Car recycling: a new life for old cars
From rebuilt engines to fuel for the steel industry, there is life after death for cars of the scrapyard
Your first car was probably a bit rusty and a bit clatter. However, it got you where you needed to go for a few years until it started to fall apart. All cars eventually die, but even when nothing works anymore, they still keep a level of value. They are destined for the scrapyard., where the process of car recycling can start. Here, they will be sliced up, churned and spat out as cubes of metal. But this isn’t the end of your car’s life – it’s the beginning of a new one.
A new life for old cars
The parts inside your old car can be removed and recycled or repurposed. Car recycling means these parts will be removed before being compresse, The empty car bodies will then be stacked with the contents of other cars that are set for the crusher. In time, they will go on to become part of a new car or product. Almost everything, right down to the engine, can be reused.
The process requires a lot of complicated stages of extracting parts and disposing of hazardous materials. It starts with the removal of the battery, tyres and catalytic converter, followed by draining all of the vehicle’s fluids. The highest-value parts may be removed and sold as a new restored product or as a second-hand part. This historically labour-intensive process has been made more efficient with the introduction of machine-based vehicle-recycling.
After the hazardous chemicals, including airbag propellant and mercury, are removed, only an empty shell of the car remains. This is crushed into a cube or totally flattened before being transported to an industrial shredder. It is often then remade into new car parts.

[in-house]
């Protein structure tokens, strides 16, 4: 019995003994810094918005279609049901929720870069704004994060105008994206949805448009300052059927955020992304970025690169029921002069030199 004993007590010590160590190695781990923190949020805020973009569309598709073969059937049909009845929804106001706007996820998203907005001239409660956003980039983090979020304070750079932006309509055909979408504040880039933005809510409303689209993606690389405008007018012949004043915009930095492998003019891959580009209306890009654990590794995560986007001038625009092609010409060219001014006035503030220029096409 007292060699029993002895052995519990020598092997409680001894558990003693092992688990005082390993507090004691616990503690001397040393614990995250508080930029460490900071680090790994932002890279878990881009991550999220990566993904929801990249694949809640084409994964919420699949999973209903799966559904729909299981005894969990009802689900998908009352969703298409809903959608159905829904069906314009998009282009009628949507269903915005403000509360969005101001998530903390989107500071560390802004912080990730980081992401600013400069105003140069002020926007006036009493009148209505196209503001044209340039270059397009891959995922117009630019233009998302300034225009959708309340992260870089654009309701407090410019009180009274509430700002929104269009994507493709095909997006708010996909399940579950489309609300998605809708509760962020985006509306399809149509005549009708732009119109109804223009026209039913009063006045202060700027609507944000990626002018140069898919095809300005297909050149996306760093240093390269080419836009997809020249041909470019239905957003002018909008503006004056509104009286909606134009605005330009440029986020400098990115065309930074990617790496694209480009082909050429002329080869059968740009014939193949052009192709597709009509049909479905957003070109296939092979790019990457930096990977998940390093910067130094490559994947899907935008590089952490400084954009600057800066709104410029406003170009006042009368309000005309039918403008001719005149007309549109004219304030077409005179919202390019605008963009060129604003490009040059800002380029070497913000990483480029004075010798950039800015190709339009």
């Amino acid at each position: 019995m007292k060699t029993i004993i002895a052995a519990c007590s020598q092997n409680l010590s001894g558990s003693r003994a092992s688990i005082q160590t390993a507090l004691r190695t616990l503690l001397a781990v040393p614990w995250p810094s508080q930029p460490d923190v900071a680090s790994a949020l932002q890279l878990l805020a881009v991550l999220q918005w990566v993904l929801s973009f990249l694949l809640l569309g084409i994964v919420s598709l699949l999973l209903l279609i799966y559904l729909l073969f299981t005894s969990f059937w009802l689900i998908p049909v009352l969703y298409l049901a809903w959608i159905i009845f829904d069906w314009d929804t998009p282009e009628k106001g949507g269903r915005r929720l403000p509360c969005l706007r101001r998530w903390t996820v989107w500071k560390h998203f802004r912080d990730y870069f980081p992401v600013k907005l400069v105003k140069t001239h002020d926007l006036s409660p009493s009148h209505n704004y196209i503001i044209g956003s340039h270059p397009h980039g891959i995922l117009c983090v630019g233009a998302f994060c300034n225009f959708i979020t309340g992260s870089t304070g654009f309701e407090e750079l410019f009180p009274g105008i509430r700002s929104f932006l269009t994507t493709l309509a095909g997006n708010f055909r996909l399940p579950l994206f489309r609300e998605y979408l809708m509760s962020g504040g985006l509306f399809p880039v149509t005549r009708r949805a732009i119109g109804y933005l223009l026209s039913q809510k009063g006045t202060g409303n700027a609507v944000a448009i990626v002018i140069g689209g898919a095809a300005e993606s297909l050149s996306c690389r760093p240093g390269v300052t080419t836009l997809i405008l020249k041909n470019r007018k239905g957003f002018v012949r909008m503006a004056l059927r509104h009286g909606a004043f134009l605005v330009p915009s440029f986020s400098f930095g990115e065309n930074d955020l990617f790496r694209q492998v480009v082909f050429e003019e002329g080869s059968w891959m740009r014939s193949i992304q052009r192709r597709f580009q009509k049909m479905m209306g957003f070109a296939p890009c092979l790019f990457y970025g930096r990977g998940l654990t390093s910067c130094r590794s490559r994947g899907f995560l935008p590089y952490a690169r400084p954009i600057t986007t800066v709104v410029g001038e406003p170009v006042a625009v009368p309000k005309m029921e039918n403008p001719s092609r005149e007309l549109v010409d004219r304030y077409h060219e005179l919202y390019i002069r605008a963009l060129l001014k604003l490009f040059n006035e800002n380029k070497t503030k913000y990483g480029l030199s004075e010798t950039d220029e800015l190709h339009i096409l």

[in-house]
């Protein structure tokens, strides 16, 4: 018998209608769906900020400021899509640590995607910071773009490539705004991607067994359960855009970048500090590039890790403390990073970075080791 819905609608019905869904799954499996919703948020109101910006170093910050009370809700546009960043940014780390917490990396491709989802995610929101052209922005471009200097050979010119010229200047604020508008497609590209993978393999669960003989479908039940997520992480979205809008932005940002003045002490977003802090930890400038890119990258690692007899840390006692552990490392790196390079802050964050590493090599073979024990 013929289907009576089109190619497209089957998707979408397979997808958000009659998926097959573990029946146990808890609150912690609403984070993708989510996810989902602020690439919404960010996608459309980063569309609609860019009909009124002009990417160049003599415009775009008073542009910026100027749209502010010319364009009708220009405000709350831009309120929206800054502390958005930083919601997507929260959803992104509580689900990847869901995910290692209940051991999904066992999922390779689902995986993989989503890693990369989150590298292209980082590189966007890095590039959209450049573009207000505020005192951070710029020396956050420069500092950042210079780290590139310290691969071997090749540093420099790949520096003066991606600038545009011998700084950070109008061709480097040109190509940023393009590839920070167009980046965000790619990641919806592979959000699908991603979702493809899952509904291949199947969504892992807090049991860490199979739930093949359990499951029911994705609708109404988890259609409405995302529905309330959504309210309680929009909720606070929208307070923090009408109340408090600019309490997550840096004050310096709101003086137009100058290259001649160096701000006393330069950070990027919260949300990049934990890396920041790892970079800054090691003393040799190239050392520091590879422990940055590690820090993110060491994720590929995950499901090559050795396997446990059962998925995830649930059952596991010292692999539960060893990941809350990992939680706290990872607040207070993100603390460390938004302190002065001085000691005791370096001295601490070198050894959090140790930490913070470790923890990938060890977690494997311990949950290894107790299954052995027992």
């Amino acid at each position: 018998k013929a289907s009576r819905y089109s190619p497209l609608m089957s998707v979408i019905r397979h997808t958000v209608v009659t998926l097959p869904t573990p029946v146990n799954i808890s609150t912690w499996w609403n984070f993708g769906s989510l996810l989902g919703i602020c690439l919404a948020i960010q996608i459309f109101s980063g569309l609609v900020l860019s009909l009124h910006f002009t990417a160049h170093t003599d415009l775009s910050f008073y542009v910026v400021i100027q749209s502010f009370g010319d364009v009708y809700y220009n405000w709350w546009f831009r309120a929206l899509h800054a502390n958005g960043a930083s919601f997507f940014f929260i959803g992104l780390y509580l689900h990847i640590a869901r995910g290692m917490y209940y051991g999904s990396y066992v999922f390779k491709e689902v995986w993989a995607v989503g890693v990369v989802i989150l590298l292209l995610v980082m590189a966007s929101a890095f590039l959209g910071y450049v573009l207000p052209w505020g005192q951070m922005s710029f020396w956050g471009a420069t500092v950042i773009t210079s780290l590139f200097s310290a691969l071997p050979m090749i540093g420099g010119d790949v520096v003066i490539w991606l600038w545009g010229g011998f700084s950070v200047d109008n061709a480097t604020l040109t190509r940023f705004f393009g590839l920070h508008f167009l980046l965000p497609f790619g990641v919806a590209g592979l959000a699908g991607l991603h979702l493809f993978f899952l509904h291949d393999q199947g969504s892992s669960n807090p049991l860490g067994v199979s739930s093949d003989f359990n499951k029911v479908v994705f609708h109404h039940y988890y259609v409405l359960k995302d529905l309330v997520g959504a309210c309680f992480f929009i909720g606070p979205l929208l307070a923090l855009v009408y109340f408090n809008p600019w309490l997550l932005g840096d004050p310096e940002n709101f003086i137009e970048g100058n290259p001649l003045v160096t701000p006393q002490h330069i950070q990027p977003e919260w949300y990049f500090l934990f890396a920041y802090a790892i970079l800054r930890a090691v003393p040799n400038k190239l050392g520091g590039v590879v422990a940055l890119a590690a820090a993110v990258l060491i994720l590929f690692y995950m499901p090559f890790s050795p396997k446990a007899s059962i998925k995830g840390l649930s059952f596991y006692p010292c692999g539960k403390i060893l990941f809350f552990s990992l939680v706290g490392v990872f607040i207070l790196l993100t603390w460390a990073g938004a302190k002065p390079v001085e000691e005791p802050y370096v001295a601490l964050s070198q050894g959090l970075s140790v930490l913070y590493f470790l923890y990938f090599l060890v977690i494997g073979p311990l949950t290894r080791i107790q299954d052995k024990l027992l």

Recycling car tyres
How your car tyres are recycled and repurposed
Old tyres can be used as fuel in the manufacturing of cement, providing energy and economical benefits, and an environmentally friendly way for the complete and safe destruction of used tyres.
Tyres can make an affordable building material in sustainable housing. The tyres are filled and compacted with earth to provide strong, long-lasting insulated walls.
Tyre-derived aggregate are thinly sliced remnants of tyre that can be used in the engineering industry, particularly for vibration-damping material on railway lines.
Soles of shoes
New shoe products including flip-flops and trainers are can be made from car recycling. An example is huaraches in Mexico and caite sandals in the Central American state of Guatemala which are made from tyres.
Car recycling for steelworks
Steelworks need a carbon source to convert iron ore, and tyres are replacing coal in this manufacturing process.
The most valuable parts that are recycled
Car recycling has been improved thanks to modern day technology. Each old car can be torn apart, and components taken from the car body, before it is crunched up into a cube.
The battery can be broken down into its component parts. The plastic is turned into pellets to create battery casing and the lead extracted to create lead alloy.
The windscreen, and all other autoglass, can be reclaimed and turned into fibreglass insulation and glass bottles.
Every metal part in your car – including fenders, door handles and radiators – can be melted down to create new metal products.
Precious metal, such as platinum, is removed from the catalytic converter. This metal is then recycled for jewellery.
This article was originally published in How It Works issue 118, written by Charlie Evans
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